16 June 2011
SA’s new TV challenger: all the details
This article was posted by Editor on May 9th, 2011 and filed under In-depth, Top. You can follow any responses to this entry using RSS 2.0. Both comments and pings are currently closed.
SouthTel Group's Oscar Dube shows off the Qwerty keyboard on VOD:TV's remote control
SA couch potatoes, rejoice! SA is getting another challenger in the television market. And the man behind it, SouthTel Group’s Oscar Dube, is optimistic the service will offer the value proposition that will attract millions of subscribers.
VOD:TV, which is slated for commercial launch on 1 September, is promising a new type of pay-TV service to South Africans: transactional and subscription video on demand delivered via satellite. Similar, in a way, to the US’s Netflix, VOD:TV plans to offer SA consumers the latest movies and TV series before they are broadcast on traditional pay-TV broadcast networks like MultiChoice’s DStv.
Dube says VOD:TV will complement rather than be a direct rival to pay-TV broadcasters, but TechCentral believes many SA consumers could see it as an alternative platform for their TV entertainment.
Competition is also likely to be intense given that MultiChoice is said to be working on a transactional video-on-demand service of its own. Called Box Office, the MultiChoice product should be launched sometime this year.
Here’s how it works.
VOD:TV will deliver the latest, selected TV shows and movies to a high-definition (HD) personal video recorder (PVR) via the same IntelSat-owned satellite that MultiChoice uses to serve the Southern African region. This is important because it will obviate the need for DStv subscribers to install a second satellite dish: all they’ll need is a second “low noise block down-converter”, better known as an LNB.
The service will offer free-to-air channels that are provided by Sentech over satellite, though the intention over time is to migrate to digital terrestrial television. Consumers should simply be able to install a US$15 digital tuner based on the European DVB-T2 standard once SA has defined the specifications for digital broadcasts.
However, VOD:TV doesn’t offer live broadcast TV directly itself, but rather TV content that is downloaded and stored on the PVR for “on-demand” viewing by subscribers.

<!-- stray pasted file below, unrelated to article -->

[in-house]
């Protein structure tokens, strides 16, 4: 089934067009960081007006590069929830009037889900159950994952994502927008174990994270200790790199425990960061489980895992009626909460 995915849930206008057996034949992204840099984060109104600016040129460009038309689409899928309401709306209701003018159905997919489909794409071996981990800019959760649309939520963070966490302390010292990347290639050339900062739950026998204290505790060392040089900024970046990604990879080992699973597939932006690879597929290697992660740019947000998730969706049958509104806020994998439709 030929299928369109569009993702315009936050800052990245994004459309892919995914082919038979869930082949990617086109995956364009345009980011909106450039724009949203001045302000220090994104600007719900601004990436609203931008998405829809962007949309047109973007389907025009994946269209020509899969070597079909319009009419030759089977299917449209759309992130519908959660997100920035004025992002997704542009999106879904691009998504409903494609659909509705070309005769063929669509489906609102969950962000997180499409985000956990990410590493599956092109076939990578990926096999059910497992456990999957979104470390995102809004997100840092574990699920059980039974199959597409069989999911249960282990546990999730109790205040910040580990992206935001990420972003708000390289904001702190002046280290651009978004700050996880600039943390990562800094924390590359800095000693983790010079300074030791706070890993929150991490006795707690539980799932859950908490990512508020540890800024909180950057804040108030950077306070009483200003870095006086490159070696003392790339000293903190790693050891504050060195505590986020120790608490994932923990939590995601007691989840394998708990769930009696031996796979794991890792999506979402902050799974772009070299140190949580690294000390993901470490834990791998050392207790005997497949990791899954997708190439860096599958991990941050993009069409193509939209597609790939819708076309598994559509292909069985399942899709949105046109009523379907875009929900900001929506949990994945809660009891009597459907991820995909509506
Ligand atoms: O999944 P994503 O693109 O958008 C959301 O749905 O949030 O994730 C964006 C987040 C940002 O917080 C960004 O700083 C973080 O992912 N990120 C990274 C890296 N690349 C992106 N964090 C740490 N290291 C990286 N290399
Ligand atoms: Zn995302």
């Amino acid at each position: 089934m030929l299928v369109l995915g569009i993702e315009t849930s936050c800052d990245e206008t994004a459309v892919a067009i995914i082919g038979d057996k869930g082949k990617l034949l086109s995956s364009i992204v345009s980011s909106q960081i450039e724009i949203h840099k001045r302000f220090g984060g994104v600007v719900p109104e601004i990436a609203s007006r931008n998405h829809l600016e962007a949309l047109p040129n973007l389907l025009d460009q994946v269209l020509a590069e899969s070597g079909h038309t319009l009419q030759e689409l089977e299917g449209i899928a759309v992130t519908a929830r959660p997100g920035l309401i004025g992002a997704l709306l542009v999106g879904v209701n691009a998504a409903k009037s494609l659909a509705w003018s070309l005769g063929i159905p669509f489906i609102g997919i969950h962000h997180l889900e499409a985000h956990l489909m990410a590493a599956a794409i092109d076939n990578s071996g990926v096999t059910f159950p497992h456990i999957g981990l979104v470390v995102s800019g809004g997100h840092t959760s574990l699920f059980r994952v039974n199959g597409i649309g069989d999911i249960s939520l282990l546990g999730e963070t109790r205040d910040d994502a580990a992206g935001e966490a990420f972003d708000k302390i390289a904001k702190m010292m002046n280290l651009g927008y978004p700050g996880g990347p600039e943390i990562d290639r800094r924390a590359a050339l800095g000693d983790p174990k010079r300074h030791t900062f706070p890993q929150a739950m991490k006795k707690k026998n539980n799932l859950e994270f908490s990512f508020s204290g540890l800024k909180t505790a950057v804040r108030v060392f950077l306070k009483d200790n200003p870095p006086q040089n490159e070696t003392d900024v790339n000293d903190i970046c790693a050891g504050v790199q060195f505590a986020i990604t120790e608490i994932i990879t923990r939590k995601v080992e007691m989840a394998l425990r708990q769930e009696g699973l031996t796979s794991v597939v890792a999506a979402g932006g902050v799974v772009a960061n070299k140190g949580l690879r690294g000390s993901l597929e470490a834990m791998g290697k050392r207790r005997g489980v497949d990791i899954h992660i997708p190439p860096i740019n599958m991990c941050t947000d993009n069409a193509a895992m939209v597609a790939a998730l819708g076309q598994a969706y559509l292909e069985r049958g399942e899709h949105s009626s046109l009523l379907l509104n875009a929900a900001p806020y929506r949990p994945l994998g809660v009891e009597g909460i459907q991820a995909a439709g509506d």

About half the content delivered to the PVRs will be available for viewing as part of a subscription fee, which Dube says won’t be more than R200/month. The rest of the delivered content, which will include the latest Hollywood blockbusters, will be available for purchase, much like one would rent a DVD from a video store. The latest movies will probably cost in the region of R25 to R40, and consumers will have a set period in which to watch them.
Unlike broadcast networks, which tend to broadcast weekly episodes of TV shows, VOD:TV will offer entire seasons of the latest series at once.
Dube, whose background is in telecommunications — while working at Ericsson, he helped build MTN’s networks in Swaziland, Uganda and Rwanda — has partnered with Logiways to deliver the VOD:TV product. Paris-based Logiways, which is a spin-off of France’s giant pay-TV group, Canal+, will take a minority equity stake in VOD:TV.
VOD:TV’s Linux-based PVR, which has a 500GB internal hard drive, is being built by Germany’s TechnoTrend Görler. It has an Ethernet port to hook up an Internet connection and an active USB port, allowing consumers to plug in 3G dongles to access the Internet wirelessly.
An external hard drive can also be hooked up to the device to provide additional storage capacity for TV content, though Dube emphasises the box has strict conditional access and anti-piracy technology to prevent unauthorised copying.
Read the rest of the article here.